Enhanced Risk: 5/8/16

Yesterday, there were 15 tornadoes reported (unfiltered) over northeastern Colorado. I will have a post later this evening dedicated to a few of the videos that have emerged from this system. Below is the Storm Prediction Center (SPC) Storm Reports graphic from yesterday’s storms.

The SPC has issued an Enhanced Risk today for parts of the Great Plains.

Associated with the Enhanced Risk is a 10% Hatched Tornado Threat Ring.

The SPC is basing this threat on the surface low over the western United States, and the trough that continues to push east through the southern Great Plains, ejecting into the Enhanced Risk area today. In Kansas, the SPC feels that moisture will be a concern. Storms will occur along the dryline that will sharpen throughout the afternoon.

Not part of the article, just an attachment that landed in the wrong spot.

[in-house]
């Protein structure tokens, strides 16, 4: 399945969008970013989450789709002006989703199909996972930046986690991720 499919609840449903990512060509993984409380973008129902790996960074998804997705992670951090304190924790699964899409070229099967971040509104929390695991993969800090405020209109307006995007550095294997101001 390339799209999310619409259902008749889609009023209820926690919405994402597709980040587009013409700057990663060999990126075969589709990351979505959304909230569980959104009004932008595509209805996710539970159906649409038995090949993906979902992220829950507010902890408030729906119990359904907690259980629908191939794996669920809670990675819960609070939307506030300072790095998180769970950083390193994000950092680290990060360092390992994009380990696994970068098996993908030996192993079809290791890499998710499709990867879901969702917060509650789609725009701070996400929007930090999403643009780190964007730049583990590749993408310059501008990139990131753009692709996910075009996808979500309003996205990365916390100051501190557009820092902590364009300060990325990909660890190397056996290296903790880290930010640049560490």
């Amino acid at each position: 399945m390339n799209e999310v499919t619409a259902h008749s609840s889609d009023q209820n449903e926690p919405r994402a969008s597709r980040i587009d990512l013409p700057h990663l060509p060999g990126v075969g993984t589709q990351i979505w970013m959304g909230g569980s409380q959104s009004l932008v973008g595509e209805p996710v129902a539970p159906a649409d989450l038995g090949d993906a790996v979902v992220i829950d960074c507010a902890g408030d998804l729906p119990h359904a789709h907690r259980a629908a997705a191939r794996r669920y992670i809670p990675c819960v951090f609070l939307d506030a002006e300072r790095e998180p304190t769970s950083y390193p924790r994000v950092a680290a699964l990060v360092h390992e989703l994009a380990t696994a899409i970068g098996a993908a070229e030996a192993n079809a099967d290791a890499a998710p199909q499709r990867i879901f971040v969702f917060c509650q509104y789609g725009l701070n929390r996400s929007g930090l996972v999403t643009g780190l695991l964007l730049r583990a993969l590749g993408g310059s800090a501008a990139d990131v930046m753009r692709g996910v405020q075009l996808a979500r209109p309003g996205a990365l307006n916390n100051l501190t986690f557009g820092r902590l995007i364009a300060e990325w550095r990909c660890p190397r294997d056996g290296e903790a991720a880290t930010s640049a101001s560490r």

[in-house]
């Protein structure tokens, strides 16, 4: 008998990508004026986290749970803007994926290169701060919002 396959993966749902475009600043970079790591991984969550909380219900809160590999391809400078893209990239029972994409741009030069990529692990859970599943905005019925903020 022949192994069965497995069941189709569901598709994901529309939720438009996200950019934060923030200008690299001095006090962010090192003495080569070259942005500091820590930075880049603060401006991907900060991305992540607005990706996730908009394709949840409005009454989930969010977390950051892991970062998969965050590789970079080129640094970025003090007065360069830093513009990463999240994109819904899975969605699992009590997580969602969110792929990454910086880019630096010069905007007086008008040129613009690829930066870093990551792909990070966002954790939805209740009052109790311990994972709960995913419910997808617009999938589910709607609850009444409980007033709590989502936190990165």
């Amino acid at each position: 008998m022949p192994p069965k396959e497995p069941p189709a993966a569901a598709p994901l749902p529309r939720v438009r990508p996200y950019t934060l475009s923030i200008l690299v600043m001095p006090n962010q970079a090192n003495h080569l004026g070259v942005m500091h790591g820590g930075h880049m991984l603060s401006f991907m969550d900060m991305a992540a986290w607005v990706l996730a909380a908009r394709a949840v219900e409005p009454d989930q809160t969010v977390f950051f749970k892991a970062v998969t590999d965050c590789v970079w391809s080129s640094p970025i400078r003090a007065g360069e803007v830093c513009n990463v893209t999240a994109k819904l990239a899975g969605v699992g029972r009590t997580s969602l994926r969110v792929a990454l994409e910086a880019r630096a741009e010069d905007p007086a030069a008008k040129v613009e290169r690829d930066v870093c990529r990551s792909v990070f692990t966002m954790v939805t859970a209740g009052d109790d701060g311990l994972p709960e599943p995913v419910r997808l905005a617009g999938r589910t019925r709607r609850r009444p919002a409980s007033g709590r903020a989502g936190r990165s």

Synoptically speaking, the 300 mb NAM chart (from Unisys) shows a moderate jetstreak pushing into central Kansas by 0Z tomorrow (tonight). The upper level low is not as strong or intense as yesterday, but the trough still loops through the southwest and then ejects into the central Great Plains.

The 500 mb NAM chart shows moderate Positive Vorticity Advection (PVA) occurring in western and central Kansas by 18 Z. The vorticity maxima is moderate, but the winds blow directly across the vorticity gradient, which will enhance convection.

The 700 mb NAM chart shows that by 0Z, there will be rapidly-rising air over western Kansas. This will be the area of initiation for severe weather this afternoon.